First, I'd like to note that none of this would be possible without the fantastic work going on at Nokia's Qt development offices. They are tackling hard and interesting problems with gusto and producing some very nice results in the process. QtComponents is being developed very much in the open right from the start: an open mailing list for all dev discussion, a public git repo that even contains experiments and early code sketches, a set of use cases and open tasks in Jira. Outreach to community members such as myself, which allowed me to join their design sessions last week, is just one more piece of this. This open from end-to-end, right from the beginning development model is part of the "new Qt" ecosystem that is the culmination of years of consistent effort on the part of many individuals involved with Qt. It's paying off now, and I hope that all new Qt components undertake a similar, or even the exact same, type of approach.
Enough about that, however... what does all this new stuff mean for Plasma?
There are two things that I'm really not very happy with when it comes to Plasma right now:
- libplasma provides some very elementary UI components that really belong in Qt, but because they aren't in Qt have ended up in libplasma out of necessity where they are more of a distraction (in terms of code clarity and design) than anything else
- QGraphicsView, particularly QGraphicsProxyWidget, is not nearly as performant as it could be. It's gotten pretty good in terms of being quite usable even on modest hardware with Qt 4.7 and KDE Platform 4.5, but it could be so much better.
The new scene graph would allow every paint operation in Plasma to be hardware accelerated on the GPU using OpenGL. Not only would effects like blur become cheap (the expense is why we don't use blur on the canvas itself, but only on top level window backgrounds where we can use KWin's OpenGL driven compositing effects to achieve blurring) but things like nice halos around text should be able to be rendered at high quality and low cost. Pixmap usage should drop, framerates skyrocket and client-side image manipulations all but disappear.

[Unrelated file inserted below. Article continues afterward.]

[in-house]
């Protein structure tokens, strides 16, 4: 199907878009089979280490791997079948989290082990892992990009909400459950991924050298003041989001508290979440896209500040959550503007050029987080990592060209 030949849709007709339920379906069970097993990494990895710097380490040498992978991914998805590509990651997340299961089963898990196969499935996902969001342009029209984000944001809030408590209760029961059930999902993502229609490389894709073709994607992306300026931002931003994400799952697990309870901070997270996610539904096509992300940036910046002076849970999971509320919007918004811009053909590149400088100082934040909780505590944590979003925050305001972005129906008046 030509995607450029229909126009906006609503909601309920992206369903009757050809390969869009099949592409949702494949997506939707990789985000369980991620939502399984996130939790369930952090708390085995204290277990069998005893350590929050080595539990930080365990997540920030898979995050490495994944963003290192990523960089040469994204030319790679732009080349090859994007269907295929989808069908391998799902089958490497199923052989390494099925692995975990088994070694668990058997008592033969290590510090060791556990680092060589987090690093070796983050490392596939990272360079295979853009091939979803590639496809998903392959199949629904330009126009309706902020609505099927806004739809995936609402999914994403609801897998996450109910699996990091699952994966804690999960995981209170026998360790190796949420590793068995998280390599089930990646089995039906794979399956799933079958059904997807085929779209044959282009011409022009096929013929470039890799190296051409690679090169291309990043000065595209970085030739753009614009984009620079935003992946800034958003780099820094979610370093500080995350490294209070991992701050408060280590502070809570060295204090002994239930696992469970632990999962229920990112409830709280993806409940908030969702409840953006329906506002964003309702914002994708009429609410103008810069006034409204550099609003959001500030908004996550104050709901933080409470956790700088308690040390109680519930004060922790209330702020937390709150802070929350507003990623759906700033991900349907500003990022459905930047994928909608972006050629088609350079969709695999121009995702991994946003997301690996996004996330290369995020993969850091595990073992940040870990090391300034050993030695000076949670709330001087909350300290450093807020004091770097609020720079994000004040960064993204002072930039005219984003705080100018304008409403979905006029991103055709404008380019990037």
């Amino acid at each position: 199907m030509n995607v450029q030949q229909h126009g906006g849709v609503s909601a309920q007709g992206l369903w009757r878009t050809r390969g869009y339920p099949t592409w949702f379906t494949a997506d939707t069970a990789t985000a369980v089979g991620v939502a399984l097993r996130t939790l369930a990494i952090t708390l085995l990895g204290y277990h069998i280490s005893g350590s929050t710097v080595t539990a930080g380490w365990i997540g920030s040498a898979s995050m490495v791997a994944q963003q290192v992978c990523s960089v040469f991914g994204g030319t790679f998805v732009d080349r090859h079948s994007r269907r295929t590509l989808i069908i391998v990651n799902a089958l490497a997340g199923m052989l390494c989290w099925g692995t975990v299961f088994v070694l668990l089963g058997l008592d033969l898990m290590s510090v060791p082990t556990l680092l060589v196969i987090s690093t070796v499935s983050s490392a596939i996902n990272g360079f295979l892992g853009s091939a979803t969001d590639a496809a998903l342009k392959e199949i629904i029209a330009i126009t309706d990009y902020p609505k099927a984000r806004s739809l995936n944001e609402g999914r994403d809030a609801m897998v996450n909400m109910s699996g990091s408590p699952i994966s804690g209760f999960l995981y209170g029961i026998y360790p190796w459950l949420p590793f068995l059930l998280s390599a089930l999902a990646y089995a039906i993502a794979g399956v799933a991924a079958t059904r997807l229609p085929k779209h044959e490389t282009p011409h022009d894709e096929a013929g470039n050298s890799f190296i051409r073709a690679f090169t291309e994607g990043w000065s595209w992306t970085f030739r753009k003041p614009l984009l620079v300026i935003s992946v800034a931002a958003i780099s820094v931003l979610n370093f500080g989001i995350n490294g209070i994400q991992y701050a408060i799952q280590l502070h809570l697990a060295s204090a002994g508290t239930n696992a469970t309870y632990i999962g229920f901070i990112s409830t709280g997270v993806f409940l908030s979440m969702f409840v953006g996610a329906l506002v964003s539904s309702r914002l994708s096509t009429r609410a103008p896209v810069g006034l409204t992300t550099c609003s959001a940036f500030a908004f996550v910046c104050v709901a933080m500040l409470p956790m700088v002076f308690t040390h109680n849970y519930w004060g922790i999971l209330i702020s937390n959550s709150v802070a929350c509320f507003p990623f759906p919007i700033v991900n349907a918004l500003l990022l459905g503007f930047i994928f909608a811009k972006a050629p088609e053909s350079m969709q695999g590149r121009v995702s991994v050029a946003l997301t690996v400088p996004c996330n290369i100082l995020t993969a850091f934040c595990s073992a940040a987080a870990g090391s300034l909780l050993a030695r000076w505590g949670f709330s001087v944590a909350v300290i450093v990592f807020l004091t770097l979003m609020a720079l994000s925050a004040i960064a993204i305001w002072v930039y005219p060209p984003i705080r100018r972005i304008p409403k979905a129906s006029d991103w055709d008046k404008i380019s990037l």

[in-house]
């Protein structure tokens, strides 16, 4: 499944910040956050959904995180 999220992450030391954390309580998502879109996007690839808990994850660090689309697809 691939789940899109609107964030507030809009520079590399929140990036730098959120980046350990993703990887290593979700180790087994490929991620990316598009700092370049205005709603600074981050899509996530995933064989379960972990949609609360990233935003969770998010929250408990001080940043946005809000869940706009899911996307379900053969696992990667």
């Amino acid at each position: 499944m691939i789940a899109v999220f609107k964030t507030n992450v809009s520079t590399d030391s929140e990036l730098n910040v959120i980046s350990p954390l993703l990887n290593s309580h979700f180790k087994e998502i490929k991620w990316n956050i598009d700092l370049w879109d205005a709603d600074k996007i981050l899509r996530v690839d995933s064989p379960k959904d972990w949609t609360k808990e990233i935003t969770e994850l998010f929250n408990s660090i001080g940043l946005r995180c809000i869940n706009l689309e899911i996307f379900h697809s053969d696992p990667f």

This implies moving away from QPainter, which only gets in the way of proper acceleration since the painter can do "anything" in "any" order. Which means moving all of our user interface to the declarative model, specifically QML. In turn that means needing proper declarative style widgets, specifically QtComponents. Finally, it means leaving QGraphicsView behind and moving to a scene graph only system.
This is not a small amount of work: every Plasmoid, Containment, popup and window dressing (e.g. the add widgets interface, the panel controller, the activity manager ..) that does direct painting needs to be moved over to QML. Thankfully we can do these one at a time with the results working very nicely with the current QGraphicsView based libplasma. This means we don't need to do a "massive porting effort with a huge pause between releases"; each release can contain more and more QML driven elements and fewer and fewer uses of QPainter. The result for the user while this happens is likely to be nicer looking interfaces, as QML usually makes this easier to achieve.